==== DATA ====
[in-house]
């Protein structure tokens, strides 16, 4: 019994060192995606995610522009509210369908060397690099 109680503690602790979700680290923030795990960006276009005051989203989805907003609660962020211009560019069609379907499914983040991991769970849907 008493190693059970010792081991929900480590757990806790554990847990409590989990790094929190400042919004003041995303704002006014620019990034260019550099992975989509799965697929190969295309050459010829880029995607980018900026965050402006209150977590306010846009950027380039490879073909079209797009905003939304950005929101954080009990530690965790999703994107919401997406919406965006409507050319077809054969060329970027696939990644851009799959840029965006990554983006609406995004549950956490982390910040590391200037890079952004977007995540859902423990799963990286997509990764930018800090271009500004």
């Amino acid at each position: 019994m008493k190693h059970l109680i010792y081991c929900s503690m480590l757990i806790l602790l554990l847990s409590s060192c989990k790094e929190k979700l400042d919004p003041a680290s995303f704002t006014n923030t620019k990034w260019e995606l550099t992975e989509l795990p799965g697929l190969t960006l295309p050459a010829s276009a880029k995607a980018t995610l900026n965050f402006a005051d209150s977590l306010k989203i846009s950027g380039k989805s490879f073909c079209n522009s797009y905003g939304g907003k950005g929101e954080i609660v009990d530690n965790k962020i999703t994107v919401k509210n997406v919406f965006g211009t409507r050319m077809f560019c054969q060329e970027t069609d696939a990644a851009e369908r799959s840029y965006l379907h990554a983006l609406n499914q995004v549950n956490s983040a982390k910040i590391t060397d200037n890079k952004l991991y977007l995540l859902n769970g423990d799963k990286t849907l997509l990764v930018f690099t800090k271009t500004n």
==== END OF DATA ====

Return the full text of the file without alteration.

[in-house]
């Protein structure tokens, strides 16, 4: 019994060192995606995610522009509210369908060397690099 109680503690602790979700680290923030795990960006276009005051989203989805907003609660962020211009560019069609379907499914983040991991769970849907 008493190693059970010792081991929900480590757990806790554990847990409590989990790094929190400042919004003041995303704002006014620019990034260019550099992975989509799965697929190969295309050459010829880029995607980018900026965050402006209150977590306010846009950027380039490879073909079209797009905003939304950005929101954080009990530690965790999703994107919401997406919406965006409507050319077809054969060329970027696939990644851009799959840029965006990554983006609406995004549950956490982390910040590391200037890079952004977007995540859902423990799963990286997509990764930018800090271009500004």
């Amino acid at each position: 019994m008493k190693h059970l109680i010792y081991c929900s503690m480590l757990i806790l602790l554990l847990s409590s060192c989990k790094e929190k979700l400042d919004p003041a680290s995303f704002t006014n923030t620019k990034w260019e995606l550099t992975e989509l795990p799965g697929l190969t960006l295309p050459a010829s276009a880029k995607a980018t995610l900026n965050f402006a005051d209150s977590l306010k989203i846009s950027g380039k989805s490879f073909c079209n522009s797009y905003g939304g907003k950005g929101e954080i609660v009990d530690n965790k962020i999703t994107v919401k509210n997406v919406f965006g211009t409507r050319m077809f560019c054969q060329e970027t069609d696939a990644a851009e369908r799959s840029y965006l379907h990554a983006l609406n499914q995004v549950n956490s983040a982390k910040i590391t060397d200037n890079k952004l991991y977007l995540l859902n769970g423990d799963k990286t849907l997509l990764v930018f690099t800090k271009t500004n």